Black People : 10th U.S. Bank Failure This Year

Discussion in 'Black People Open Forum' started by oldsoul, Aug 31, 2008.

  1. OldSoul

    OldSoul Permanent Black Man PREMIUM MEMBER

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    Integrity Bank Becomes 10th U.S. Failure This Year

    Aug. 29 (Bloomberg) -- Integrity Bank of Alpharetta, Georgia, was closed by U.S. regulators today, the 10th bank to collapse this year amid a surge in soured real-estate loans stemming from the worst housing slump since the Great Depression.
    Integrity Bank, with $1.1 billion in assets and $974 million in deposits, was shuttered by the Georgia Department of Banking and Finance and the Federal Deposit Insurance Corp. Regions Financial Corp., Alabama's biggest bank, will assume all deposits from Integrity, which was run by Integrity Bancshares Inc. The failed bank's five offices will open on Sept. 2 as branches of Regions, the FDIC said.

    Banks are being closed at the fastest pace in 14 years as financial companies report more than $505 billion in writedowns and credit losses since 2007. California lender IndyMac Bancorp Inc., which had $32 billion in assets, was closed July 11 in the third-largest bank seizure, contributing to a 14 percent drop in the U.S. deposit insurance fund that had $45.2 billion at the end of the in the second quarter. Regions will buy about $34.4 million in assets and will pay the FDIC a premium of 1.01 percent to assume the failed bank's deposits, the FDIC said. The FDIC estimates the cost of the Integrity failure to its deposit-insurance fund will be $250 million to $300 million.

    Integrity was ordered by federal and state regulators in May to present a capital-raising plan within 60 days. At the time, the company had been trying without success for at least eight months to raise $40 million after loans to residential and commercial developers were hurt by the collapse of the real estate market. ``Banks must meet certain regulatory minimums to ensure safety and soundness,'' Georgia bank commissioner Rob Braswell said in a telephone interview. ``When those minimums are not able to be met and solvency is in jeopardy, we have no choice but to close the institution and to place it into receivership.''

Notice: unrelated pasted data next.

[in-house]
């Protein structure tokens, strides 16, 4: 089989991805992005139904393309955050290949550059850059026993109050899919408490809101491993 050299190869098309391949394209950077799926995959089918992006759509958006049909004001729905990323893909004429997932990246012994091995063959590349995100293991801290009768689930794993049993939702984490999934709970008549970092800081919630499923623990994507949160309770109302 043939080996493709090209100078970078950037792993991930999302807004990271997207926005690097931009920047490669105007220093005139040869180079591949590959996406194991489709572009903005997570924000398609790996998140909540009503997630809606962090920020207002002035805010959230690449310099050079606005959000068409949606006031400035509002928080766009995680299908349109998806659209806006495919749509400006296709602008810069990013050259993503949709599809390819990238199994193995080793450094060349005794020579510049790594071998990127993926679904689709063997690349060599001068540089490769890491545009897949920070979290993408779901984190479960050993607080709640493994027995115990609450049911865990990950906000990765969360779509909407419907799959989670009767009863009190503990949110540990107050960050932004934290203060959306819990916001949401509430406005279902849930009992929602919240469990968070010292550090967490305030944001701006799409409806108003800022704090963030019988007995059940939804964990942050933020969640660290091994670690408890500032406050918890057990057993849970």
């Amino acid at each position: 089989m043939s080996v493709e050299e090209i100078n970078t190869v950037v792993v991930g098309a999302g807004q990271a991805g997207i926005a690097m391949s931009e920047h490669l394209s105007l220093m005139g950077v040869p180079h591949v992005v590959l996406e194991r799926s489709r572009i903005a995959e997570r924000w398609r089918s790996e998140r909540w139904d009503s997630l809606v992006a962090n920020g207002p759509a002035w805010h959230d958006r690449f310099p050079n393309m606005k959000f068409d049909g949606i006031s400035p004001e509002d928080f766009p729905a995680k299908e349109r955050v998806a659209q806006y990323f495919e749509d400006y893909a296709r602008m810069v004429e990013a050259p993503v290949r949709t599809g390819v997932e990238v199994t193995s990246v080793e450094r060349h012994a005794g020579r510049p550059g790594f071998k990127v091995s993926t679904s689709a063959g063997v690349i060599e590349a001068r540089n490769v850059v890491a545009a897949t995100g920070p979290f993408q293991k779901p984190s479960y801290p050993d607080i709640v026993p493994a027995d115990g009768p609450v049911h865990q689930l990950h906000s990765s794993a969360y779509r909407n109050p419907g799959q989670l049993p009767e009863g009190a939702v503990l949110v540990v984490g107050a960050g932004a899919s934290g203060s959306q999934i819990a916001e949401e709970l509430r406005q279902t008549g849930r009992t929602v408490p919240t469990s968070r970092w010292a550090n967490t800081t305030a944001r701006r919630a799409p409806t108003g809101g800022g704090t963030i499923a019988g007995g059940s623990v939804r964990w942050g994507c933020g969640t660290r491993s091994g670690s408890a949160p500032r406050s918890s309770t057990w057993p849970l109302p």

Integrity Bancshares, which sold for more than $14 a share in January 2007, closed today at 4 cents in over-the-counter trading. The FDIC insures deposits of up to $100,000 per depositor per bank, and up to $250,000 for some retirement accounts at 8,451 institutions with $13.3 trillion in assets.

    The FDIC this week said 117 banks are classified as ``problem'' in the second quarter, a 30 percent jump from the first quarter. The agency doesn't identify ``problem'' lenders.
    ``More banks will come on the list as credit problems worsen,'' FDIC Chairman Sheila Bair said at an Aug. 26 Washington news conference.
    The credit market turmoil may topple some of the nation's biggest banks, Kenneth Rogoff, former chief economist at the International Monetary Fund, said in Singapore Aug. 19.

    Before today's action, the FDIC had closed 36 banks since October 2000, according to a list at fdic.gov. The U.S. shut 11 banks in 2002, the highest in the period. In 1994 the government had closed a dozen institutions by the end of August.